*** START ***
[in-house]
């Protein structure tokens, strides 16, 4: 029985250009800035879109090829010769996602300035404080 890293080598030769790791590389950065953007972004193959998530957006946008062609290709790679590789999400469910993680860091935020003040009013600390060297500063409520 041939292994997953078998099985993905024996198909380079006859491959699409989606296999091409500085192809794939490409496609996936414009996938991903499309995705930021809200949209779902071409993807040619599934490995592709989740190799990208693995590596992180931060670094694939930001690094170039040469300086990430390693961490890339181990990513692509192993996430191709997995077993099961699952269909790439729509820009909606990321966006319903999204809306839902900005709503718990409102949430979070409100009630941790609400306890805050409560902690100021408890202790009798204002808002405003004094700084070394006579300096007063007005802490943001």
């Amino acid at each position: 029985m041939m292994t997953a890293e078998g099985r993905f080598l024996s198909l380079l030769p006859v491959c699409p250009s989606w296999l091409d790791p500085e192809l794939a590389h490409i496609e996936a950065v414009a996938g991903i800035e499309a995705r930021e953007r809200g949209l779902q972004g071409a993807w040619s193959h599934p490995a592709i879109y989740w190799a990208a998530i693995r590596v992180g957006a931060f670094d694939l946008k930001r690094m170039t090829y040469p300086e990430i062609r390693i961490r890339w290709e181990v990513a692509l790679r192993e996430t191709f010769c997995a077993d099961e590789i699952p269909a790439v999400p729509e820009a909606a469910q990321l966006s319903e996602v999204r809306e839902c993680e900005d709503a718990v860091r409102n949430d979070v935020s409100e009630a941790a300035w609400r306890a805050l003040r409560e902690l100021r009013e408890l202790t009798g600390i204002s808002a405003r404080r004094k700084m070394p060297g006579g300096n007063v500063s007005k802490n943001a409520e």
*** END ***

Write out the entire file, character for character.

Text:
[in-house]
């Protein structure tokens, strides 16, 4: 029985250009800035879109090829010769996602300035404080 890293080598030769790791590389950065953007972004193959998530957006946008062609290709790679590789999400469910993680860091935020003040009013600390060297500063409520 041939292994997953078998099985993905024996198909380079006859491959699409989606296999091409500085192809794939490409496609996936414009996938991903499309995705930021809200949209779902071409993807040619599934490995592709989740190799990208693995590596992180931060670094694939930001690094170039040469300086990430390693961490890339181990990513692509192993996430191709997995077993099961699952269909790439729509820009909606990321966006319903999204809306839902900005709503718990409102949430979070409100009630941790609400306890805050409560902690100021408890202790009798204002808002405003004094700084070394006579300096007063007005802490943001």
């Amino acid at each position: 029985m041939m292994t997953a890293e078998g099985r993905f080598l024996s198909l380079l030769p006859v491959c699409p250009s989606w296999l091409d790791p500085e192809l794939a590389h490409i496609e996936a950065v414009a996938g991903i800035e499309a995705r930021e953007r809200g949209l779902q972004g071409a993807w040619s193959h599934p490995a592709i879109y989740w190799a990208a998530i693995r590596v992180g957006a931060f670094d694939l946008k930001r690094m170039t090829y040469p300086e990430i062609r390693i961490r890339w290709e181990v990513a692509l790679r192993e996430t191709f010769c997995a077993d099961e590789i699952p269909a790439v999400p729509e820009a909606a469910q990321l966006s319903e996602v999204r809306e839902c993680e900005d709503a718990v860091r409102n949430d979070v935020s409100e009630a941790a300035w609400r306890a805050l003040r409560e902690l100021r009013e408890l202790t009798g600390i204002s808002a405003r404080r004094k700084m070394p060297g006579g300096n007063v500063s007005k802490n943001a409520e």